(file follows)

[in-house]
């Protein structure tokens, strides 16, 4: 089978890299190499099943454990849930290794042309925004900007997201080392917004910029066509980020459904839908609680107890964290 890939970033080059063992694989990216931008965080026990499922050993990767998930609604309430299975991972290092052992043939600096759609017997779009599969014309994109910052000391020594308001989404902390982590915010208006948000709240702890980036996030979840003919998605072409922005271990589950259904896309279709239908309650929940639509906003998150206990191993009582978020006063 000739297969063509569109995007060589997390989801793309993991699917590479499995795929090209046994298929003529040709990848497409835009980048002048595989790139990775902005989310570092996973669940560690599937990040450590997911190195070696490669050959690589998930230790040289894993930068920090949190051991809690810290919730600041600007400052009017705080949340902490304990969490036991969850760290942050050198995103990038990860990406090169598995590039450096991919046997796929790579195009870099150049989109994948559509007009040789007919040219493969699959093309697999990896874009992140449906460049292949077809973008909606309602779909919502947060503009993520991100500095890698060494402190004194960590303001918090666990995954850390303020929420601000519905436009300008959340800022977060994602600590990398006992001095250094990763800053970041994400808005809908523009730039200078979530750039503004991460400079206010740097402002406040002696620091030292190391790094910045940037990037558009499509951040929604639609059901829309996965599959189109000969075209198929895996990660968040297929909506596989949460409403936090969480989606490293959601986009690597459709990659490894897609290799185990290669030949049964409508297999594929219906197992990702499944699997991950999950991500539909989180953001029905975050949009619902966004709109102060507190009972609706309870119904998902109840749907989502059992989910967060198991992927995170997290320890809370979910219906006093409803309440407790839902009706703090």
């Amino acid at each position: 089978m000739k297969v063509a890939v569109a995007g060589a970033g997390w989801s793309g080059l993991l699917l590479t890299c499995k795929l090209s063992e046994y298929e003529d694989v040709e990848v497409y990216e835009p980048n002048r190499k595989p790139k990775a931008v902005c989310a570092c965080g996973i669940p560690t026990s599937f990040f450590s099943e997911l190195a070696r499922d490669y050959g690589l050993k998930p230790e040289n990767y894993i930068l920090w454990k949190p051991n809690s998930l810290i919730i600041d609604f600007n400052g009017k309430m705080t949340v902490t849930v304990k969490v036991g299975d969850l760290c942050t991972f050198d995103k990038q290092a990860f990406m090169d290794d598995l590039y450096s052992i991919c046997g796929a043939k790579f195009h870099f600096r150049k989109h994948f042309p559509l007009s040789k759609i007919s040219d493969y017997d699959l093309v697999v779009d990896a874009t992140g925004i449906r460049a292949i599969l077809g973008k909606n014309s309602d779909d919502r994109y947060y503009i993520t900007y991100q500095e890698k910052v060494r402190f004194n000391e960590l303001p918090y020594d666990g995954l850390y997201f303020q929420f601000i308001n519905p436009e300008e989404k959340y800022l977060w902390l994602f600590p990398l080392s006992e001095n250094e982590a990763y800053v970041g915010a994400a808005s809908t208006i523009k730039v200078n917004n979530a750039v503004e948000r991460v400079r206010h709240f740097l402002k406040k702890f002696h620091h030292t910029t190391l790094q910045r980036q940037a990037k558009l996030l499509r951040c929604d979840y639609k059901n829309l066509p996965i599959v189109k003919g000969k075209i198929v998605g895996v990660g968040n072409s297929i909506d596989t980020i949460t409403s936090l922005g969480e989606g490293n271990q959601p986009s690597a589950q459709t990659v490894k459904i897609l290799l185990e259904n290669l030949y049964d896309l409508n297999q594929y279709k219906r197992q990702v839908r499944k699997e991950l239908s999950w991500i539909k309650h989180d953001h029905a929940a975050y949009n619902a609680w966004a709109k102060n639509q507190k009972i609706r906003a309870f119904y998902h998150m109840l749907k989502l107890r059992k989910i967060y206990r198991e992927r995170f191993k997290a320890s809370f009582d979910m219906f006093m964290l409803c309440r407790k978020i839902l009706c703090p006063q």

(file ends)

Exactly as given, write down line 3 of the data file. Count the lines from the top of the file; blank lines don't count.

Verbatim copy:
């Amino acid at each position: 089978m000739k297969v063509a890939v569109a995007g060589a970033g997390w989801s793309g080059l993991l699917l590479t890299c499995k795929l090209s063992e046994y298929e003529d694989v040709e990848v497409y990216e835009p980048n002048r190499k595989p790139k990775a931008v902005c989310a570092c965080g996973i669940p560690t026990s599937f990040f450590s099943e997911l190195a070696r499922d490669y050959g690589l050993k998930p230790e040289n990767y894993i930068l920090w454990k949190p051991n809690s998930l810290i919730i600041d609604f600007n400052g009017k309430m705080t949340v902490t849930v304990k969490v036991g299975d969850l760290c942050t991972f050198d995103k990038q290092a990860f990406m090169d290794d598995l590039y450096s052992i991919c046997g796929a043939k790579f195009h870099f600096r150049k989109h994948f042309p559509l007009s040789k759609i007919s040219d493969y017997d699959l093309v697999v779009d990896a874009t992140g925004i449906r460049a292949i599969l077809g973008k909606n014309s309602d779909d919502r994109y947060y503009i993520t900007y991100q500095e890698k910052v060494r402190f004194n000391e960590l303001p918090y020594d666990g995954l850390y997201f303020q929420f601000i308001n519905p436009e300008e989404k959340y800022l977060w902390l994602f600590p990398l080392s006992e001095n250094e982590a990763y800053v970041g915010a994400a808005s809908t208006i523009k730039v200078n917004n979530a750039v503004e948000r991460v400079r206010h709240f740097l402002k406040k702890f002696h620091h030292t910029t190391l790094q910045r980036q940037a990037k558009l996030l499509r951040c929604d979840y639609k059901n829309l066509p996965i599959v189109k003919g000969k075209i198929v998605g895996v990660g968040n072409s297929i909506d596989t980020i949460t409403s936090l922005g969480e989606g490293n271990q959601p986009s690597a589950q459709t990659v490894k459904i897609l290799l185990e259904n290669l030949y049964d896309l409508n297999q594929y279709k219906r197992q990702v839908r499944k699997e991950l239908s999950w991500i539909k309650h989180d953001h029905a929940a975050y949009n619902a609680w966004a709109k102060n639509q507190k009972i609706r906003a309870f119904y998902h998150m109840l749907k989502l107890r059992k989910i967060y206990r198991e992927r995170f191993k997290a320890s809370f009582d979910m219906f006093m964290l409803c309440r407790k978020i839902l009706c703090p006063q």